# Monday, 09 May 2016

Yesterday, I posted a code sample of the simplest web server I could create using node.js. After reading my post, Tugberk Ugurlut pointed me to http-server and his blog post on http-server.

Install http-server globally

Installing http-server is simple with the following command:

install http-server -g

The “-g” switch installs this library locally. I tried it without that switch, but it did not work. However, the advantage of installing it globally is that it will work in any new folder you create on your computer.

Create Web Files to Render

You can change to a folder on your local machine and create some web pages, JavaScript files, and CSS files, such as the 2 sample pages below:

index.html

<html>
<body>
    <h1>Index</h1>
    <div>
        Welcome to my site!
    </div>
</body>
</html>

about.html

<html>
<body>
    <h1>About</h1>
    <div>
        This is a site!
    </div>
</body>
</html>

Start Web Server

Then, start a web server with the following command:
http-server
 
The server will notify you on what port it is running (8080 by default)

Test it Out

Now you can open a browser and navigate to a page, as shown below:

http-server-about

Notice that you don’t need to type the “.html” or “.htm” extension. The server is smart enough to know the page you are looking for.

It is also smart enough to assume a page with a name like “index.html”, “home.htm”, or “default.htm” is a a default page and render this page when none is specified, as shown below:

http-server-index

This is a very simple way to quickly install, configure, and start a lightweight web server on your local PC for testing or creating static pages.

Monday, 09 May 2016 03:02:55 (GMT Daylight Time, UTC+01:00)
# Saturday, 07 May 2016

Often I want to set up a simple web server to render pages that consist only of client-side code, such as HTML, CSS, and JavaScript. In the past, I've created such pages using Visual Studio, but VS contains more functionality than I need in this case and that functionality can slow me down.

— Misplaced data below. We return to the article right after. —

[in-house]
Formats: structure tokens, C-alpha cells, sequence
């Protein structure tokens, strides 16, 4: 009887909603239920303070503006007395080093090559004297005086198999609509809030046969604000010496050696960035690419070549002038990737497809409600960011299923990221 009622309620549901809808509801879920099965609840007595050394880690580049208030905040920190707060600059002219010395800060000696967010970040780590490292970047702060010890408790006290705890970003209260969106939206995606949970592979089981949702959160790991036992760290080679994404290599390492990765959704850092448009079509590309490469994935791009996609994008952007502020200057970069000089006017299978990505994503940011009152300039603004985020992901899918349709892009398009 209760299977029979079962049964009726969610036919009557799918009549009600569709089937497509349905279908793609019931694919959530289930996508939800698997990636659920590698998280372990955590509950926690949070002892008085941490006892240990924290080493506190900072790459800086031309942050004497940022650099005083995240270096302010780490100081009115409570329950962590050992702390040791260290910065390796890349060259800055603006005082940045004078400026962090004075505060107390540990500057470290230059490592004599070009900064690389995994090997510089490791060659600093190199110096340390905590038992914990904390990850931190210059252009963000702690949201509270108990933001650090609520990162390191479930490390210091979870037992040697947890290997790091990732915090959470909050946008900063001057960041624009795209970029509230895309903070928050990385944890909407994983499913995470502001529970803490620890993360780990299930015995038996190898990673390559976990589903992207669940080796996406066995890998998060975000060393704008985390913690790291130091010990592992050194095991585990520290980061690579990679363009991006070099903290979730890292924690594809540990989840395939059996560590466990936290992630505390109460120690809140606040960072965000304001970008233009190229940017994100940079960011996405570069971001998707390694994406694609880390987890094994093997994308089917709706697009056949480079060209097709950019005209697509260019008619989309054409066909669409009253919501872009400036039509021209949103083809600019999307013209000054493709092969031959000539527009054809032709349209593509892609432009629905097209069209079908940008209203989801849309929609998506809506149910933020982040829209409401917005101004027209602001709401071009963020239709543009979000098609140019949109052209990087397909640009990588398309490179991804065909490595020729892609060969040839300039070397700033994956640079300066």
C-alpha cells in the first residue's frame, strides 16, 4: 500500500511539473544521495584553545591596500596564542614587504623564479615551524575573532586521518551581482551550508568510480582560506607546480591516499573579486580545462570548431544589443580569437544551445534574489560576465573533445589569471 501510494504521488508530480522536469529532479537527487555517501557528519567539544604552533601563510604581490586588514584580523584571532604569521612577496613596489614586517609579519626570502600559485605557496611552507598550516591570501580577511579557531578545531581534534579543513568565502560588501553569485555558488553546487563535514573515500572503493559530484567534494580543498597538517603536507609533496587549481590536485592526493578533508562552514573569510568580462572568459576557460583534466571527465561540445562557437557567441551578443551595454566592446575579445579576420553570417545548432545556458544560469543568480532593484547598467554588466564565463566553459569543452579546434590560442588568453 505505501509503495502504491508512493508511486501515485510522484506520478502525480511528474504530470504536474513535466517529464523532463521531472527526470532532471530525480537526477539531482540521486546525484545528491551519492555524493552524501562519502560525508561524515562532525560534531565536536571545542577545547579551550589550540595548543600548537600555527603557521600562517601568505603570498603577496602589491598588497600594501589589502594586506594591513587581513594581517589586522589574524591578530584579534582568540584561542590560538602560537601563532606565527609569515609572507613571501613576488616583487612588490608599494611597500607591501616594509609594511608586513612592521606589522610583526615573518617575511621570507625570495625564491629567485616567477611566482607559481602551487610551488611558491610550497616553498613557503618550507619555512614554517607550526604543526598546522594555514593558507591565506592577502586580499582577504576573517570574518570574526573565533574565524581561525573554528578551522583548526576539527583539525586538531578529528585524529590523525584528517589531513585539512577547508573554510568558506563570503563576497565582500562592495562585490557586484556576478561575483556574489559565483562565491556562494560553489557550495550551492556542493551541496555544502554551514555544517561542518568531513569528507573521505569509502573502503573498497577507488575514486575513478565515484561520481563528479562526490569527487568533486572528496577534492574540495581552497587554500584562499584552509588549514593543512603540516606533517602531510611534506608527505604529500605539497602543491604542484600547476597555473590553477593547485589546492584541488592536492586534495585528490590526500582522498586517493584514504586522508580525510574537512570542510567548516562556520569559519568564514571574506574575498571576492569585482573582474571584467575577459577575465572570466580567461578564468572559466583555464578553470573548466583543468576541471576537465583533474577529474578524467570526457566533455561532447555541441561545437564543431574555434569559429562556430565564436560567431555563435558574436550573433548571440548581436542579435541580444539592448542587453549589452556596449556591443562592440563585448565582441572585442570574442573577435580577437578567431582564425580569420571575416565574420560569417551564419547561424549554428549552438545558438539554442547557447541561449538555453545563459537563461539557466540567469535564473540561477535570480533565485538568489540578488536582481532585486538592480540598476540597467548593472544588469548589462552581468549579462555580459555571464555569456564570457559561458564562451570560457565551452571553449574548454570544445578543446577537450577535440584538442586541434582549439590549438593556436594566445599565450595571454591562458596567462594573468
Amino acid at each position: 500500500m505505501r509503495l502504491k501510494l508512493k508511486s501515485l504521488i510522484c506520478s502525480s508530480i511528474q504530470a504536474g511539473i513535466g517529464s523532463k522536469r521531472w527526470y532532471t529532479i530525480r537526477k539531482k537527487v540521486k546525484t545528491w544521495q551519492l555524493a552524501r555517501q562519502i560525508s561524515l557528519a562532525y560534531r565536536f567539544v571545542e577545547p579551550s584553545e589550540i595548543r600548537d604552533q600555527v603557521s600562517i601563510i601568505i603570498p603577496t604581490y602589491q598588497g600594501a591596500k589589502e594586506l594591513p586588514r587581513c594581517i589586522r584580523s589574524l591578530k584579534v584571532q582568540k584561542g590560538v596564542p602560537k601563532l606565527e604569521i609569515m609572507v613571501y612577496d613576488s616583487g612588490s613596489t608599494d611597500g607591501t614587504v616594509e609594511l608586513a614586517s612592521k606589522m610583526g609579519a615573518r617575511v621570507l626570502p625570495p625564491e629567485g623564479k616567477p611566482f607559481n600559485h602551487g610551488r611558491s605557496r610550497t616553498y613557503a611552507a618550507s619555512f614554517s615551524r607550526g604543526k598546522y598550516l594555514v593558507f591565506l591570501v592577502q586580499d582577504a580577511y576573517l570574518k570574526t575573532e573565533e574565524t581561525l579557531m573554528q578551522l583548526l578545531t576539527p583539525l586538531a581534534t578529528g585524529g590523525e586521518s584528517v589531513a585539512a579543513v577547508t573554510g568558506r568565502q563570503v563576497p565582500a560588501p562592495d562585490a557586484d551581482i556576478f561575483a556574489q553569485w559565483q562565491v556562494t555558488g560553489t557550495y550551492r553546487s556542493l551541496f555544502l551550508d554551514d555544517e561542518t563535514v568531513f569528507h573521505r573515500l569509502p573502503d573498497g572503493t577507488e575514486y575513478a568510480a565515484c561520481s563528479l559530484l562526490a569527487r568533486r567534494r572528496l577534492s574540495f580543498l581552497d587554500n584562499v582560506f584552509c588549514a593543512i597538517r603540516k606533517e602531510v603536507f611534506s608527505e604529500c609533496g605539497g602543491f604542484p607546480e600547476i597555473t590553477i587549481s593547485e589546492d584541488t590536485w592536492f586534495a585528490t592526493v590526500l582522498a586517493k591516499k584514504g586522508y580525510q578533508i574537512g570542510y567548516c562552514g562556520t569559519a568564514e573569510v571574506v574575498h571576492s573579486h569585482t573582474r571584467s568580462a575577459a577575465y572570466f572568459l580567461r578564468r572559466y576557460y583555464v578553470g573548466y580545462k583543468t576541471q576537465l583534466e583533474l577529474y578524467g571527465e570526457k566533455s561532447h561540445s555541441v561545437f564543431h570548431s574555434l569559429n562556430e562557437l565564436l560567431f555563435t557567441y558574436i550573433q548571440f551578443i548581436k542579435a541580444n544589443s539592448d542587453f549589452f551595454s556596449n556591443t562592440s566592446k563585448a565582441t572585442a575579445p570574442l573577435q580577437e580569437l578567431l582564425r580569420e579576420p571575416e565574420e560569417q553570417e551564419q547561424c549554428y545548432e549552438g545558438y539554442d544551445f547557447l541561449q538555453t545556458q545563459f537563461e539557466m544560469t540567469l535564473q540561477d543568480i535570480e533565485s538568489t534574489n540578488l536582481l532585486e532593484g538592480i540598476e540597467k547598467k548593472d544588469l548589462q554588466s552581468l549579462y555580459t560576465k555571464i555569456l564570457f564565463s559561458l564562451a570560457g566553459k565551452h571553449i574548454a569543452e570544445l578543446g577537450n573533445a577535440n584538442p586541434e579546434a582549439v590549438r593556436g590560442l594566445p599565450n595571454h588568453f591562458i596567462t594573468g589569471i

I found a lightweight web server solution in node.js, which is quick to install, quick to start up, and (relatively) simple to use. As a bonus, it will run on multiple operating systems.

Here are the steps I use to create a web server.

  1. Install node
  2. Create and open a folder for your pages
  3. npm Init to create the package.json file that node requires
  4. Create a "views" folder for your pages and add any pages to it
  5. Install express and ejs
  6. Create a main script
  7. Create HTML pages
  8. Start the web server
  9. Try it out

1. Install node

You can download node from https://nodejs.org/en/download/. Select your operating system and run the installer. It is a small download and a quick install.

2. Create and open a folder for your pages.

In Windows, I use the command prompt for this. I create my projects in either the c:\development folder (if I plan to keep them) or the c:\test folder (if they are scratch projects for learning)

So, for a scratch project, I would use the following commands to create a folder named "nodetest1":
cd c:\test

md nodetest1
cd nodetest1 

3. npm Init to create the package.json file that node requires

Node requires a file named package.json with important information about the project. A quick way to create this is with the command "npm Init". It will prompt you for information required by package.json, even providing default values for some of these settings. Press ENTER at a prompt to accept the default in parentheses or override the default by typing in a new setting. Below is an example of me walking through this command, accepting mostly defaults

npm init

This utility will walk you through creating a package.json file.
It only covers the most common items, and tries to guess sensible defaults.

See `npm help json` for definitive documentation on these fields
and exactly what they do.